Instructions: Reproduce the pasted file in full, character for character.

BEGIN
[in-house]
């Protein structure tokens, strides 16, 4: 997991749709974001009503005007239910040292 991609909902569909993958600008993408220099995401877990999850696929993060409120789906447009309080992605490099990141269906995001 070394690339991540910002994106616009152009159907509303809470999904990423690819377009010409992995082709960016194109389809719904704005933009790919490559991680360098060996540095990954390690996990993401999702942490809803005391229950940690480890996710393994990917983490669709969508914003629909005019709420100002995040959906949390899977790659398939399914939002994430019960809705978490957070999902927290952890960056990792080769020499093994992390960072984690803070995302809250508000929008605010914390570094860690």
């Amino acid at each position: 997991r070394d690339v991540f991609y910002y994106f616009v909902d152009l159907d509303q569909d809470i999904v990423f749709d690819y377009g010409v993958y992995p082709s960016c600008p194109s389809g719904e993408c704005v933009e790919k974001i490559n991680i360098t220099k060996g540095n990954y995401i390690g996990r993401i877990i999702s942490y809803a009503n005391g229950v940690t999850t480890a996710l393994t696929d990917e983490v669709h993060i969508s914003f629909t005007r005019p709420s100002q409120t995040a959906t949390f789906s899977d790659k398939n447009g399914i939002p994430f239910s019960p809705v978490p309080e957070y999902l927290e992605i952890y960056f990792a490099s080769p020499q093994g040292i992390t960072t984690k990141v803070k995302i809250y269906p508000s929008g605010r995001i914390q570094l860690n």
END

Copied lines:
[in-house]
């Protein structure tokens, strides 16, 4: 997991749709974001009503005007239910040292 991609909902569909993958600008993408220099995401877990999850696929993060409120789906447009309080992605490099990141269906995001 070394690339991540910002994106616009152009159907509303809470999904990423690819377009010409992995082709960016194109389809719904704005933009790919490559991680360098060996540095990954390690996990993401999702942490809803005391229950940690480890996710393994990917983490669709969508914003629909005019709420100002995040959906949390899977790659398939399914939002994430019960809705978490957070999902927290952890960056990792080769020499093994992390960072984690803070995302809250508000929008605010914390570094860690």
């Amino acid at each position: 997991r070394d690339v991540f991609y910002y994106f616009v909902d152009l159907d509303q569909d809470i999904v990423f749709d690819y377009g010409v993958y992995p082709s960016c600008p194109s389809g719904e993408c704005v933009e790919k974001i490559n991680i360098t220099k060996g540095n990954y995401i390690g996990r993401i877990i999702s942490y809803a009503n005391g229950v940690t999850t480890a996710l393994t696929d990917e983490v669709h993060i969508s914003f629909t005007r005019p709420s100002q409120t995040a959906t949390f789906s899977d790659k398939n447009g399914i939002p994430f239910s019960p809705v978490p309080e957070y999902l927290e992605i952890y960056f990792a490099s080769p020499q093994g040292i992390t960072t984690k990141v803070k995302i809250y269906p508000s929008g605010r995001i914390q570094l860690n």